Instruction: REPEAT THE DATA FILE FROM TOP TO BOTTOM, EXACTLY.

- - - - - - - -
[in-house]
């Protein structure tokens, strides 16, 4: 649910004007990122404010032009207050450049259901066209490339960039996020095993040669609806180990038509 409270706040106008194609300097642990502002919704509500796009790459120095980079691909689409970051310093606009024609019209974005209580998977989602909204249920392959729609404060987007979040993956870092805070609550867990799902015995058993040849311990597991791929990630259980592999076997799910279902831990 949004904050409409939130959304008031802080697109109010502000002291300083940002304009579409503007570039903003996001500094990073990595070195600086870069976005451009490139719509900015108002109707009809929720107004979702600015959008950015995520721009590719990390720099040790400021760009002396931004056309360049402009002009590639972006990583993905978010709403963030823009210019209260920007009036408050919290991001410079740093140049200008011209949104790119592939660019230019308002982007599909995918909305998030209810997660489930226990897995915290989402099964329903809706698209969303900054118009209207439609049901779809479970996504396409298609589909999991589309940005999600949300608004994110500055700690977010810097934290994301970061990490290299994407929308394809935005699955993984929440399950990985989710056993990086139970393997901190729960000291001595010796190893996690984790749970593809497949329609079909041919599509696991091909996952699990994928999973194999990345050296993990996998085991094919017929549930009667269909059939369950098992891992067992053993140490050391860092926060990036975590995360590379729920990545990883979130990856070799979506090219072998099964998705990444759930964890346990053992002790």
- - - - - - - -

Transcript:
[in-house]
């Protein structure tokens, strides 16, 4: 649910004007990122404010032009207050450049259901066209490339960039996020095993040669609806180990038509 409270706040106008194609300097642990502002919704509500796009790459120095980079691909689409970051310093606009024609019209974005209580998977989602909204249920392959729609404060987007979040993956870092805070609550867990799902015995058993040849311990597991791929990630259980592999076997799910279902831990 949004904050409409939130959304008031802080697109109010502000002291300083940002304009579409503007570039903003996001500094990073990595070195600086870069976005451009490139719509900015108002109707009809929720107004979702600015959008950015995520721009590719990390720099040790400021760009002396931004056309360049402009002009590639972006990583993905978010709403963030823009210019209260920007009036408050919290991001410079740093140049200008011209949104790119592939660019230019308002982007599909995918909305998030209810997660489930226990897995915290989402099964329903809706698209969303900054118009209207439609049901779809479970996504396409298609589909999991589309940005999600949300608004994110500055700690977010810097934290994301970061990490290299994407929308394809935005699955993984929440399950990985989710056993990086139970393997901190729960000291001595010796190893996690984790749970593809497949329609079909041919599509696991091909996952699990994928999973194999990345050296993990996998085991094919017929549930009667269909059939369950098992891992067992053993140490050391860092926060990036975590995360590379729920990545990883979130990856070799979506090219072998099964998705990444759930964890346990053992002790």